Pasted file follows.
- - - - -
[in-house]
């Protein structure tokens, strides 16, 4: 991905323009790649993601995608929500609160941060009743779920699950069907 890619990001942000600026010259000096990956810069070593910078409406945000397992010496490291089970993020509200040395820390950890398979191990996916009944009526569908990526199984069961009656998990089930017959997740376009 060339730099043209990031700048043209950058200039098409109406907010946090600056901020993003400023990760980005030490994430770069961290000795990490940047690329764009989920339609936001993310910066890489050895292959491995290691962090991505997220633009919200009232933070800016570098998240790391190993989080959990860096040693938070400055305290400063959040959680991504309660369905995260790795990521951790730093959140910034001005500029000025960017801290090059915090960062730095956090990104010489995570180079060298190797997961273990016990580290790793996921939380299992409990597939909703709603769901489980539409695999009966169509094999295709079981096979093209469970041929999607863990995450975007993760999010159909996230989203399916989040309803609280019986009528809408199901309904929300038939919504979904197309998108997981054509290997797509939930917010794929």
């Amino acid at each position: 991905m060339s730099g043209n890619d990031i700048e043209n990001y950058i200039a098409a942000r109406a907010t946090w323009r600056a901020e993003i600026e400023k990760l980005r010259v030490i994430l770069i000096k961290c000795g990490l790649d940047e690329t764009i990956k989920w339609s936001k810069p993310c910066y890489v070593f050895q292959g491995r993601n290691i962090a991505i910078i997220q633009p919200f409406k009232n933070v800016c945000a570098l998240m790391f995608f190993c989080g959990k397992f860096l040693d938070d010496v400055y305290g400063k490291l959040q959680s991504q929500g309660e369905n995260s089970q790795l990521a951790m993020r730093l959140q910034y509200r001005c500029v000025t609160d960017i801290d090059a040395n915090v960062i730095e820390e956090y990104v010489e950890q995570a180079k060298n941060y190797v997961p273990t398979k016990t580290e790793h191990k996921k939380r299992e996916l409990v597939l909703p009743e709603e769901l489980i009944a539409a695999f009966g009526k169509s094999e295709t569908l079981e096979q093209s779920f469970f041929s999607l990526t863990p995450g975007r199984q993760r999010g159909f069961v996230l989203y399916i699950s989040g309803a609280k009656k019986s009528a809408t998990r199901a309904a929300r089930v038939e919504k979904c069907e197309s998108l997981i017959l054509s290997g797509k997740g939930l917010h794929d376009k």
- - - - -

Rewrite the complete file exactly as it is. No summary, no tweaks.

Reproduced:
[in-house]
């Protein structure tokens, strides 16, 4: 991905323009790649993601995608929500609160941060009743779920699950069907 890619990001942000600026010259000096990956810069070593910078409406945000397992010496490291089970993020509200040395820390950890398979191990996916009944009526569908990526199984069961009656998990089930017959997740376009 060339730099043209990031700048043209950058200039098409109406907010946090600056901020993003400023990760980005030490994430770069961290000795990490940047690329764009989920339609936001993310910066890489050895292959491995290691962090991505997220633009919200009232933070800016570098998240790391190993989080959990860096040693938070400055305290400063959040959680991504309660369905995260790795990521951790730093959140910034001005500029000025960017801290090059915090960062730095956090990104010489995570180079060298190797997961273990016990580290790793996921939380299992409990597939909703709603769901489980539409695999009966169509094999295709079981096979093209469970041929999607863990995450975007993760999010159909996230989203399916989040309803609280019986009528809408199901309904929300038939919504979904197309998108997981054509290997797509939930917010794929």
């Amino acid at each position: 991905m060339s730099g043209n890619d990031i700048e043209n990001y950058i200039a098409a942000r109406a907010t946090w323009r600056a901020e993003i600026e400023k990760l980005r010259v030490i994430l770069i000096k961290c000795g990490l790649d940047e690329t764009i990956k989920w339609s936001k810069p993310c910066y890489v070593f050895q292959g491995r993601n290691i962090a991505i910078i997220q633009p919200f409406k009232n933070v800016c945000a570098l998240m790391f995608f190993c989080g959990k397992f860096l040693d938070d010496v400055y305290g400063k490291l959040q959680s991504q929500g309660e369905n995260s089970q790795l990521a951790m993020r730093l959140q910034y509200r001005c500029v000025t609160d960017i801290d090059a040395n915090v960062i730095e820390e956090y990104v010489e950890q995570a180079k060298n941060y190797v997961p273990t398979k016990t580290e790793h191990k996921k939380r299992e996916l409990v597939l909703p009743e709603e769901l489980i009944a539409a695999f009966g009526k169509s094999e295709t569908l079981e096979q093209s779920f469970f041929s999607l990526t863990p995450g975007r199984q993760r999010g159909f069961v996230l989203y399916i699950s989040g309803a609280k009656k019986s009528a809408t998990r199901a309904a929300r089930v038939e919504k979904c069907e197309s998108l997981i017959l054509s290997g797509k997740g939930l917010h794929d376009k």